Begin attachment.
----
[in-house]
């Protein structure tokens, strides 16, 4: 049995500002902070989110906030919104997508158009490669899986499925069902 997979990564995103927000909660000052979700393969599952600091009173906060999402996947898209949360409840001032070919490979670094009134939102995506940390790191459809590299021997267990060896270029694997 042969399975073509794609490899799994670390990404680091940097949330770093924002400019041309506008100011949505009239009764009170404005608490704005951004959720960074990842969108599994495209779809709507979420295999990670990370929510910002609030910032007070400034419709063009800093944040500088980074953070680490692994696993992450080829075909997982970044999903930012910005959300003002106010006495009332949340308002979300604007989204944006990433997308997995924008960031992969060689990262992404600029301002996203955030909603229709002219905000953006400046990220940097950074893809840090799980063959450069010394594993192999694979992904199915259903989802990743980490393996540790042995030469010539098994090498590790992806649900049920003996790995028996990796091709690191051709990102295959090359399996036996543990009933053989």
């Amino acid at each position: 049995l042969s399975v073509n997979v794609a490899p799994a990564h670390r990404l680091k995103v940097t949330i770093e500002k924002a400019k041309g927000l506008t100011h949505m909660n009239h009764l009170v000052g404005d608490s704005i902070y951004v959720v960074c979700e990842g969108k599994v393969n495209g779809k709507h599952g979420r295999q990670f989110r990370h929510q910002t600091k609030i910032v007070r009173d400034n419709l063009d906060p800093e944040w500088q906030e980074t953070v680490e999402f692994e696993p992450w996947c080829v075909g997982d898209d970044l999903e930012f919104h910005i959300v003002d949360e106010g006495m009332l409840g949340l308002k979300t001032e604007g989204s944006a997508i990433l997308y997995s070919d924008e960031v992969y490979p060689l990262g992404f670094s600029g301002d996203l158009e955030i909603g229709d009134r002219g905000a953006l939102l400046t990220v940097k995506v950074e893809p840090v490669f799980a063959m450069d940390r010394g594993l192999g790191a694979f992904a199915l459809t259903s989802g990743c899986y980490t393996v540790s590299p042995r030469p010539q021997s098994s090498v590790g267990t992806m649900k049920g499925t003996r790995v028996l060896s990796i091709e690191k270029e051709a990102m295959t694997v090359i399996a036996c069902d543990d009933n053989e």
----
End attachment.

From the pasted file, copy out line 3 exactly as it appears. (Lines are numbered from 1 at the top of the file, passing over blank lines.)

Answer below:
């Amino acid at each position: 049995l042969s399975v073509n997979v794609a490899p799994a990564h670390r990404l680091k995103v940097t949330i770093e500002k924002a400019k041309g927000l506008t100011h949505m909660n009239h009764l009170v000052g404005d608490s704005i902070y951004v959720v960074c979700e990842g969108k599994v393969n495209g779809k709507h599952g979420r295999q990670f989110r990370h929510q910002t600091k609030i910032v007070r009173d400034n419709l063009d906060p800093e944040w500088q906030e980074t953070v680490e999402f692994e696993p992450w996947c080829v075909g997982d898209d970044l999903e930012f919104h910005i959300v003002d949360e106010g006495m009332l409840g949340l308002k979300t001032e604007g989204s944006a997508i990433l997308y997995s070919d924008e960031v992969y490979p060689l990262g992404f670094s600029g301002d996203l158009e955030i909603g229709d009134r002219g905000a953006l939102l400046t990220v940097k995506v950074e893809p840090v490669f799980a063959m450069d940390r010394g594993l192999g790191a694979f992904a199915l459809t259903s989802g990743c899986y980490t393996v540790s590299p042995r030469p010539q021997s098994s090498v590790g267990t992806m649900k049920g499925t003996r790995v028996l060896s990796i091709e690191k270029e051709a990102m295959t694997v090359i399996a036996c069902d543990d009933n053989e």